Collingwood's Man of Steele
Collingwood’s Steele Sidebottom.
Steele Sidebottom inspects his sandwich. He looks at how it's stacked, straightens the tomato, flicks the crumbs off the plate. He checks for a stray dribble of mayonnaise or a flaccid bit of lettuce hanging limply at the back of the bread.
Satisfied, he lifts the sandwich, turns it in his hands and suspiciously checks the back, raising it higher and peeking underneath. Then he places it once more back down on the plate, straightens it again, and finally content he eats.
“I definitely have realised I am a bit OCD,” he says.
Really? Do you think?
Steele has developed this particular ritual with his sandwiches. He's not obsessive about all food, but sandwiches have to be just right. He frets if he has to buy from Subway, because he can’t bear to watch them cut it.
“I'm not OCD about everything like some blokes, just small things. The sandwiches … I always make sure the sandwich is beautifully set out. If something is dripping off it, I’ll clean it up and make sure everything is neat and tidy.”
He is not Tim Broomhead-level obsessed (Collingwood teammate Broomhead doesn’t eat all day at the club and has a phobia about bananas, moving to the other side of the room from them) but Sidebottom's obsessions are becoming more pronounced the older he gets. Or, he thinks, maybe he is now just more aware of them.
Steele Sidebottom has gone from very good to elite in the past year.
He fixates on some things. He has the footballer's superstition that sees him he wear the same jocks to games, and he tries to follow the same routines.
“If I walk my dogs in the park before a game and I have got a tennis ball I will be like ‘if I hit this tree with the ball then I think I will play well’. I always have things ticking over in my mind," he said.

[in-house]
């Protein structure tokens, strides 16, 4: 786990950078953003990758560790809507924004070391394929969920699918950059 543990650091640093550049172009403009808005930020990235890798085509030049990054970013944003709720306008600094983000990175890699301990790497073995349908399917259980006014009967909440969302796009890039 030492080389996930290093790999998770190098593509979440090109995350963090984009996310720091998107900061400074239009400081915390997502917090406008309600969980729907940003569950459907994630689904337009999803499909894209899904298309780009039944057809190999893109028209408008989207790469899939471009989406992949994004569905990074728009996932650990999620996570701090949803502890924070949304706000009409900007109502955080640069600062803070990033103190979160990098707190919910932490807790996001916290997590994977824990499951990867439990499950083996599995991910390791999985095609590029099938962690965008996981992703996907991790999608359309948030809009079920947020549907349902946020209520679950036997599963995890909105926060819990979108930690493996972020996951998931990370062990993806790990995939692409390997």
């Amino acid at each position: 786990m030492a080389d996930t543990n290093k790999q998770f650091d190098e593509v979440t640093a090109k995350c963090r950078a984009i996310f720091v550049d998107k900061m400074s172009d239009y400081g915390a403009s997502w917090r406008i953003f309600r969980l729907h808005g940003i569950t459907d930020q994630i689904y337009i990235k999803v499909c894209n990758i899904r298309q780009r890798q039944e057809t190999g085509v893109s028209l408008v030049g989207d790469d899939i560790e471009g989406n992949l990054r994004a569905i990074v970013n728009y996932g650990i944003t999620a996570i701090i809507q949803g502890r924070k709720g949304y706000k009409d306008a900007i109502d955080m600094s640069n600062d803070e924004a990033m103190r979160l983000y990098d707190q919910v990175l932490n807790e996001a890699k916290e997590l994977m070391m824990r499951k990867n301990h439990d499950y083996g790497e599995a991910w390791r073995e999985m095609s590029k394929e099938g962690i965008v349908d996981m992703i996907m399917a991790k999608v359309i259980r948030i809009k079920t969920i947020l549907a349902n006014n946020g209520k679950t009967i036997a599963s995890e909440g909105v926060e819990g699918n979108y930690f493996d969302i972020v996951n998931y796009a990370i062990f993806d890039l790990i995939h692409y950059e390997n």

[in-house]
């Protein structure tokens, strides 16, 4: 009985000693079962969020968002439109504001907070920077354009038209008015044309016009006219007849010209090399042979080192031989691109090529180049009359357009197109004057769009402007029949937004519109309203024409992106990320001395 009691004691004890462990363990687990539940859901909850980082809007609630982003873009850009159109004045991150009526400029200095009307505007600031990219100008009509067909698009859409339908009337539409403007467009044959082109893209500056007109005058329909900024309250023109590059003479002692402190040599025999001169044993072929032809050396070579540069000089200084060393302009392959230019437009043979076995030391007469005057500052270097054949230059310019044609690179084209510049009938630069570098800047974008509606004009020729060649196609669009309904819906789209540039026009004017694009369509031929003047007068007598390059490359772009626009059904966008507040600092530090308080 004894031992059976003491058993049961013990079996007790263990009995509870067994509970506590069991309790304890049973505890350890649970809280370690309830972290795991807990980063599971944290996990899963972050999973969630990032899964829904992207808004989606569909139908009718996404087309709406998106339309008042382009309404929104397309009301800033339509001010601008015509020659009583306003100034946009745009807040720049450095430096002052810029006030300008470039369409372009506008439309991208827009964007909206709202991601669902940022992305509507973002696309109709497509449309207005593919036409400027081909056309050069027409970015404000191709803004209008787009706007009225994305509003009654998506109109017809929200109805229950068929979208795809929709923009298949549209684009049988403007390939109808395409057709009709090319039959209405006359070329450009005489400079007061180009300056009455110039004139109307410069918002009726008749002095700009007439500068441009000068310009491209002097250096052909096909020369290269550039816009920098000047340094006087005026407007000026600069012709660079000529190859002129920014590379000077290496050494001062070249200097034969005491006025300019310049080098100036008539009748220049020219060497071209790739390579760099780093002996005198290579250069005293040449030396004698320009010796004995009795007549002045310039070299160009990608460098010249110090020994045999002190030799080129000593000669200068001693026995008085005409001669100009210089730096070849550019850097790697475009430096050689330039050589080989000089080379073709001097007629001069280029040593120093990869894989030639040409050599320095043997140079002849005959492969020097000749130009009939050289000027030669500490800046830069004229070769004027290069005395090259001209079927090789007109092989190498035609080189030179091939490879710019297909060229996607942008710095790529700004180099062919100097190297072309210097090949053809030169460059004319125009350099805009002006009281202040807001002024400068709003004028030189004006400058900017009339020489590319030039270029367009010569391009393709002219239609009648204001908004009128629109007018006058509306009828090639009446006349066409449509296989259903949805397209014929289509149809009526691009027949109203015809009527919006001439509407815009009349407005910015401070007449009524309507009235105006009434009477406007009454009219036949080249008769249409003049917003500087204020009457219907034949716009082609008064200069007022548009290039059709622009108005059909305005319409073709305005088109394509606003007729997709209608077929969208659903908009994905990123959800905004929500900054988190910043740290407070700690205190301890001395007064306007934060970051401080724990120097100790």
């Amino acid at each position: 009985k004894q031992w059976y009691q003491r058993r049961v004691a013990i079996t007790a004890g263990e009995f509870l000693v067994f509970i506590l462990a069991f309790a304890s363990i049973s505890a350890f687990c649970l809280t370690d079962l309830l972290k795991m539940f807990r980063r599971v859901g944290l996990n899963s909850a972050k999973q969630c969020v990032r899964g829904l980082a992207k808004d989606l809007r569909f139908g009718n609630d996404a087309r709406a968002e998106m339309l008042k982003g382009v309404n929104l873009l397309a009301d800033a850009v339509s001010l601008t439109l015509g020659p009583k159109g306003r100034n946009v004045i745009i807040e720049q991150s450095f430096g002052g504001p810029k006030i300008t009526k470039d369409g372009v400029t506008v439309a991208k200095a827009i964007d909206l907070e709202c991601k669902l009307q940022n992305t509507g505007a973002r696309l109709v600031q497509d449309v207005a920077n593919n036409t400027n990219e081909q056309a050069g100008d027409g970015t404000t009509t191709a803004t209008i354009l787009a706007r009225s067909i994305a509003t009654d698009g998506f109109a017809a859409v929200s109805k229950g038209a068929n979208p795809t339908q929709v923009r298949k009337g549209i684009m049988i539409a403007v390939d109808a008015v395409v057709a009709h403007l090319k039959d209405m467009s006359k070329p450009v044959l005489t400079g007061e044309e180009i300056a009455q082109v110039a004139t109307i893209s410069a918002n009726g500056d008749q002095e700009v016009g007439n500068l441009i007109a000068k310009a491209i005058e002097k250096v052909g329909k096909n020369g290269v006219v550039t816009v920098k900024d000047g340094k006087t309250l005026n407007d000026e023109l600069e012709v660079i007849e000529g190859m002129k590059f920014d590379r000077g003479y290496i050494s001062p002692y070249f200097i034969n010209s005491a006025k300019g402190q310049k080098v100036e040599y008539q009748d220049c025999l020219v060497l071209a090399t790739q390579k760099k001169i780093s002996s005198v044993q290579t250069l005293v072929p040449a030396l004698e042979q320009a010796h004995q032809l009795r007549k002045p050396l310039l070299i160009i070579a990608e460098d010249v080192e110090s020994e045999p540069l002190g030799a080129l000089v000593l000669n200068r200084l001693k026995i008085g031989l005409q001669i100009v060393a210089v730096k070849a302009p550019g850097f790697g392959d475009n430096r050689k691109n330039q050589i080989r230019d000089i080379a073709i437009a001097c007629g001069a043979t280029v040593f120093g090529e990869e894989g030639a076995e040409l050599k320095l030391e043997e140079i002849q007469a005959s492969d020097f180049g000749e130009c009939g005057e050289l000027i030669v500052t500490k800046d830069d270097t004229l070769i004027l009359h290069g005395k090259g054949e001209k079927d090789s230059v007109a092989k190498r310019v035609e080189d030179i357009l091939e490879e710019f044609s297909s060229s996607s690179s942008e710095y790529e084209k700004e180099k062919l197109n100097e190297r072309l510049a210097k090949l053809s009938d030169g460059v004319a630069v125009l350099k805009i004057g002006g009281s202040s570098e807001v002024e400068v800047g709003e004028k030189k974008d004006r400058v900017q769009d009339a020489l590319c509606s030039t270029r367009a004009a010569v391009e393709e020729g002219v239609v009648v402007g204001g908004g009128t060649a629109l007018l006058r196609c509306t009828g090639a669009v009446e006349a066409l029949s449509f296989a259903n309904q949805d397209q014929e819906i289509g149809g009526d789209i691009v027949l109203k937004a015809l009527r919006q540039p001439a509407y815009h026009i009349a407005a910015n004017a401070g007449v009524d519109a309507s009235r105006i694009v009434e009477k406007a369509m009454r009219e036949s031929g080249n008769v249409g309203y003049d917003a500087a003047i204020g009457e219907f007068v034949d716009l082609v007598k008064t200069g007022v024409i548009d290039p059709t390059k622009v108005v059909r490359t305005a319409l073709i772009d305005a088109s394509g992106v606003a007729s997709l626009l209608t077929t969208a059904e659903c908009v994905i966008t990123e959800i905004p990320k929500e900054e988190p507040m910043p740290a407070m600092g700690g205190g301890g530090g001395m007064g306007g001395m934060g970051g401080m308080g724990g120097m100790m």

“If you ask my girlfriend, she will say at times I can be lazy but if I feel like I need to clean something then I will go right out and clean everything and pull everything out. I am not full blown and mad at it like others but I am a bit OCD with some things.”
Some things like footy boots. Sidebottom knows what boots players wear. All players. Travis Cloke thought Sidebottom was winding him up when he arrived at the club and they were talking about a particularly good game Cloke had played, and 'Sidey' told him what boots he had been wearing that day. He wasn’t joking. He had committed it to memory.
“It’s funny because other than that he is not like that at all. He is not a Rain Man or anything, but like if you asked him what boots each player wore in the grand final he’d be able to tell you,” teammate Tyson Goldsack said.
“He’d tell you about pair some player had worn and he'd say that was the year the Nike Tempos had pink on them or something. He just knows it.”
Before he was drafted Sidebottom kicked 10 goals in the 2008 TAC Cup grand final, reportedly five on each foot.
Asked about it he thought for a moment and worked back through them. “The first was on my right, second left, third left … I reckon it was 6 and 4.” He is not like that with every game, but it was a grand final.
Sidebottom arrived at the club with Dayne Beams and they were close. Literally, they lived a few hundred metres away in rental houses then soon afterward bought houses a street apart.
“Everyone loves Steele,'' Beams laughed. "He is funny, but he just knows when to crack a line and when to be serious. And you can see even from a distance now I am at Brisbane that he has become a leader. He is more mature, I mean look at his hair, he doesn't have many haircuts left in him.
Caption: The day Nick Maxwell and Peter Helliar took Steele Sidebottom for a ride.